], represents the latest achievement in a cognitive effort and representation of reality, the beginnings of which go back to the first excavation activities conducted under the bourbon dynasty. The survey activity, based on a primary and secondary topographic network distributed throughout the entire archaeological area and linked to an absolute reference system by a series of topographic reference points whose coordinates were acquired through DGPS, is extremely accurate for the area inside the city, but is lacking in the peripheral areas.
The survey activity carried out within the PSPP has integrated different methodologies and technologies. The first phase of the activity involved the thickening of the topographic network available in the area through the materialisation on the ground of further cornerstones appropriately distributed in the area of the necropolis of Porta Nocera and Via Nucerina, whose absolute coordinates were obtained through the use of DGPS. This provided the reference base for all subsequent survey activities, conducted by integrating laser scanners and photogrammetric surveys from the ground and with low-altitude drone shots.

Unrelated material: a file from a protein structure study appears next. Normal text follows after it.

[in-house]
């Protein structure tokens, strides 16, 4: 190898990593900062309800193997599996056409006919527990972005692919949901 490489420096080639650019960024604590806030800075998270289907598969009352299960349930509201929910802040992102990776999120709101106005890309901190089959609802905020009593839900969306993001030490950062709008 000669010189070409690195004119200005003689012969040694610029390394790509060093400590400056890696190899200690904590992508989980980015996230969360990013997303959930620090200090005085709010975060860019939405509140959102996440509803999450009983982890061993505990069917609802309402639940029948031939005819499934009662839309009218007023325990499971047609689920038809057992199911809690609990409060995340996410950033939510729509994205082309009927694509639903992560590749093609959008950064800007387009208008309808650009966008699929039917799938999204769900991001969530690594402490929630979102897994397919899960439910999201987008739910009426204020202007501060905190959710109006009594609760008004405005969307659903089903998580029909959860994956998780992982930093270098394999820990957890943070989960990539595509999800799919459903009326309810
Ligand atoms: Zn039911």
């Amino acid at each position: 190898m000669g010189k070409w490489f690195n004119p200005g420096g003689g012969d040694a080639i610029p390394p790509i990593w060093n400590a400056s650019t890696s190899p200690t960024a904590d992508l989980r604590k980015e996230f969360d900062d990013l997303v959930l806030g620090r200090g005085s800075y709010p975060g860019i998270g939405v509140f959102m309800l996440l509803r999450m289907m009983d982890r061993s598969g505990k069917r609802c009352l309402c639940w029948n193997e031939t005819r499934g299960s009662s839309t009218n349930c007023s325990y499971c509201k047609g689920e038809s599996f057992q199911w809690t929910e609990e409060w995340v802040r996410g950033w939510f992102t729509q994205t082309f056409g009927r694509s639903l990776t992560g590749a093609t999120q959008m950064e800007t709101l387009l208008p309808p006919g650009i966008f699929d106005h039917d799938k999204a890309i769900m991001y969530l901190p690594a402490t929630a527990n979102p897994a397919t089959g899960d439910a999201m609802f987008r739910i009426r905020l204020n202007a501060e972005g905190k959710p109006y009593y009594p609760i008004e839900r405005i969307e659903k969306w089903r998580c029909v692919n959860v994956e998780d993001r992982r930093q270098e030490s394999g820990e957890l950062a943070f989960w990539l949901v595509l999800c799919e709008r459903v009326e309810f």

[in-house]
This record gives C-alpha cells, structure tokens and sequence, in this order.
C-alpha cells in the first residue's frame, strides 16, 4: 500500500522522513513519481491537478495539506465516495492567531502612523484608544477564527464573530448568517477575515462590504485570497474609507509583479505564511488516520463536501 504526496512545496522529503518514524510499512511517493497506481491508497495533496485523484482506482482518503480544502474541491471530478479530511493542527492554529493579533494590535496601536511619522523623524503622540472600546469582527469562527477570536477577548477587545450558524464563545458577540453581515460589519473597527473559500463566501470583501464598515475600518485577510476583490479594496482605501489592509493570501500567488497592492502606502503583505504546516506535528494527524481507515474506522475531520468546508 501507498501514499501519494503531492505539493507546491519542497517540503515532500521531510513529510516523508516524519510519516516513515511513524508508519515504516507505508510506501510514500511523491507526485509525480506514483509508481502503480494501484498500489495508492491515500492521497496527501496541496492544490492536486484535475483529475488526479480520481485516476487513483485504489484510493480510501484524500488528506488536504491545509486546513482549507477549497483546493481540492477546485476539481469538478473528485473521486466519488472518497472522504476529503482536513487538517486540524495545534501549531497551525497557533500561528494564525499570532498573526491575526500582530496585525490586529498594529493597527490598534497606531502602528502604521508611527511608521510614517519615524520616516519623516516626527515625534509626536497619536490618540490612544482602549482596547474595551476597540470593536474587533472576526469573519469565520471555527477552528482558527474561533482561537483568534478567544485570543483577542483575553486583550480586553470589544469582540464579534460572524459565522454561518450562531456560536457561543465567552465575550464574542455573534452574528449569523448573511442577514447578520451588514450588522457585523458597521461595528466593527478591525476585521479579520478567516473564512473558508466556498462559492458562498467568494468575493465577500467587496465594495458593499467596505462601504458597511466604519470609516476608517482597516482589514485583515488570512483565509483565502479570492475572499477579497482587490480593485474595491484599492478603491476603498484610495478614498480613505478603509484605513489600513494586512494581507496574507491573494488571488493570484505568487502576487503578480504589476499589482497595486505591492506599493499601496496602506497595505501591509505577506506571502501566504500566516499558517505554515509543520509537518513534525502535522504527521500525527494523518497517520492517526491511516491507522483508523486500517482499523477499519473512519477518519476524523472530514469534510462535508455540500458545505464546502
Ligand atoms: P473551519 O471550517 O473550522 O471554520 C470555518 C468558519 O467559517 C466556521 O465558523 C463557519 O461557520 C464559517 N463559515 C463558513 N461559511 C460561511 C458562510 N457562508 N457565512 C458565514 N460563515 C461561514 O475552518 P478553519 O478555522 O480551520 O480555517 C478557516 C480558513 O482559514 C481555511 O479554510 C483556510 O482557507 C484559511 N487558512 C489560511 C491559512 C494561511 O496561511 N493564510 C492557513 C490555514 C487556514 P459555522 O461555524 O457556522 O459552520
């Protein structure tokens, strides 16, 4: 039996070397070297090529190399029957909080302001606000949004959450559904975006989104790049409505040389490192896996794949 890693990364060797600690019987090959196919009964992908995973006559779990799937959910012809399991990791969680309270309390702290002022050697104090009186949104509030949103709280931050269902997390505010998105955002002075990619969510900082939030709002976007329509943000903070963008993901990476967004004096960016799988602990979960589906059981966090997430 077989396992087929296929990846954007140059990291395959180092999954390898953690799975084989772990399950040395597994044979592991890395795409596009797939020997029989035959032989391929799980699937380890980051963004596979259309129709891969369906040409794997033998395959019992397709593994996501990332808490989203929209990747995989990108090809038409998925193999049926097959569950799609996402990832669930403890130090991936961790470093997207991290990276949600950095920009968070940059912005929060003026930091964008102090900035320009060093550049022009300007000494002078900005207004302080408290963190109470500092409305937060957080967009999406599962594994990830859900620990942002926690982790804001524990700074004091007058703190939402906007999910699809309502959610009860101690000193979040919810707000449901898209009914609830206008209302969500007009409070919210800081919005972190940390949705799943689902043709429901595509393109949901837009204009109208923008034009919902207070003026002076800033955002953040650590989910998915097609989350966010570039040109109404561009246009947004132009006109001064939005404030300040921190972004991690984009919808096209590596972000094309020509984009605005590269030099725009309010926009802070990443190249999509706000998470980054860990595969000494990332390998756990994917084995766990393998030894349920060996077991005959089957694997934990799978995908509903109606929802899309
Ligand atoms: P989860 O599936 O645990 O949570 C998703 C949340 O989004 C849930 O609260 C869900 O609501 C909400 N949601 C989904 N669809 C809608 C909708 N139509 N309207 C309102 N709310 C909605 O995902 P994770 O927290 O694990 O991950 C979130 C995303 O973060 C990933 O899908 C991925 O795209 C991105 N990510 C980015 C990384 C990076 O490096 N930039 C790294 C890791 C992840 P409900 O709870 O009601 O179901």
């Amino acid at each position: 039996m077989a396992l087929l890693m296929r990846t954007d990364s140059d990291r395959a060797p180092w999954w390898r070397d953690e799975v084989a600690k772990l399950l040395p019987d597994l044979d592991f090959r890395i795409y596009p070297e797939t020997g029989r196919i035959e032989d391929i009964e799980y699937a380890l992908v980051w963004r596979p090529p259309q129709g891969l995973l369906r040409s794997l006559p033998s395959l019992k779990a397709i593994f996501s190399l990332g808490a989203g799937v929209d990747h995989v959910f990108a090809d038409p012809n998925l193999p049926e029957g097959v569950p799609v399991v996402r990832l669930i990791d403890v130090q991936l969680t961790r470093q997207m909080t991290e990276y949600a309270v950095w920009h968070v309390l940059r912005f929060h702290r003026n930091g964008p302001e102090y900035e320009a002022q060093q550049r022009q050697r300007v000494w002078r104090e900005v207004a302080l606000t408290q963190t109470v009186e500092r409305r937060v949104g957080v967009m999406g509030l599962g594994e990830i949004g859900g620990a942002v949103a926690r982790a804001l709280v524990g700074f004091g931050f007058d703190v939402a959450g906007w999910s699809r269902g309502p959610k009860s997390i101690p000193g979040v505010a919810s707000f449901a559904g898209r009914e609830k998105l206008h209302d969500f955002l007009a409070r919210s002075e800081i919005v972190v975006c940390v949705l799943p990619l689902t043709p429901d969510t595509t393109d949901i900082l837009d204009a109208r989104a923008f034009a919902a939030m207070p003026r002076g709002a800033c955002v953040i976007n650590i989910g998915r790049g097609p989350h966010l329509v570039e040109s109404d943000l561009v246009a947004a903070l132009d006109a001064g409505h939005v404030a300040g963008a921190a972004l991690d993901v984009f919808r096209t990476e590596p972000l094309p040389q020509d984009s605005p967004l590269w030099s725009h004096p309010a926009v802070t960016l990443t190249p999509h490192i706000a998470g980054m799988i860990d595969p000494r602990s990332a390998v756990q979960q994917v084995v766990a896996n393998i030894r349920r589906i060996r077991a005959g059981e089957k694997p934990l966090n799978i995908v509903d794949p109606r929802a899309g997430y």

The data collected, consisting of point clouds and collections of digital images, were subjected to a careful process of elaboration and integration that made it possible to obtain a three-dimensional digital model of extreme precision in the restitution of the spatial, dimensional and volumetric data, extended to cover both sectors of the necropolis and based on georeferenced point clouds with absolute coordinates and textured through the attribution of the chromatic data by the results of the photogrammetric surveys. This model allows, based on specific requirements, for us to obtain single 3D models of sections of the real object of interest, which can range from the geomorphology of the ground to the texture of a wall or the rendering of an architectural moulding.